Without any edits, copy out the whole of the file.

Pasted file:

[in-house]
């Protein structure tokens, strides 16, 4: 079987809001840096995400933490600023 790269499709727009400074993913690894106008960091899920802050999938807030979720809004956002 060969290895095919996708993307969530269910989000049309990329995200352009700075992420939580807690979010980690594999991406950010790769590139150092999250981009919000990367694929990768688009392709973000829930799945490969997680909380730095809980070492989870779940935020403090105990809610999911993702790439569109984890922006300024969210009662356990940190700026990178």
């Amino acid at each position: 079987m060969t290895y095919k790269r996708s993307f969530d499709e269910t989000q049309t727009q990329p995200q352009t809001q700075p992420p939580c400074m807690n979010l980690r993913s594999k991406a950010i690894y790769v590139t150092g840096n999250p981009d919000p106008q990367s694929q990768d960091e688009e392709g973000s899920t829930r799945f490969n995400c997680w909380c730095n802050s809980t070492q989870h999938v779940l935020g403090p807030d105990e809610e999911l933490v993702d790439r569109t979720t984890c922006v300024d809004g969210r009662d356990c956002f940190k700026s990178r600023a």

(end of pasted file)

[in-house]
């Protein structure tokens, strides 16, 4: 079987809001840096995400933490600023 790269499709727009400074993913690894106008960091899920802050999938807030979720809004956002 060969290895095919996708993307969530269910989000049309990329995200352009700075992420939580807690979010980690594999991406950010790769590139150092999250981009919000990367694929990768688009392709973000829930799945490969997680909380730095809980070492989870779940935020403090105990809610999911993702790439569109984890922006300024969210009662356990940190700026990178």
């Amino acid at each position: 079987m060969t290895y095919k790269r996708s993307f969530d499709e269910t989000q049309t727009q990329p995200q352009t809001q700075p992420p939580c400074m807690n979010l980690r993913s594999k991406a950010i690894y790769v590139t150092g840096n999250p981009d919000p106008q990367s694929q990768d960091e688009e392709g973000s899920t829930r799945f490969n995400c997680w909380c730095n802050s809980t070492q989870h999938v779940l935020g403090p807030d105990e809610e999911l933490v993702d790439r569109t979720t984890c922006v300024d809004g969210r009662d356990c956002f940190k700026s990178r600023a």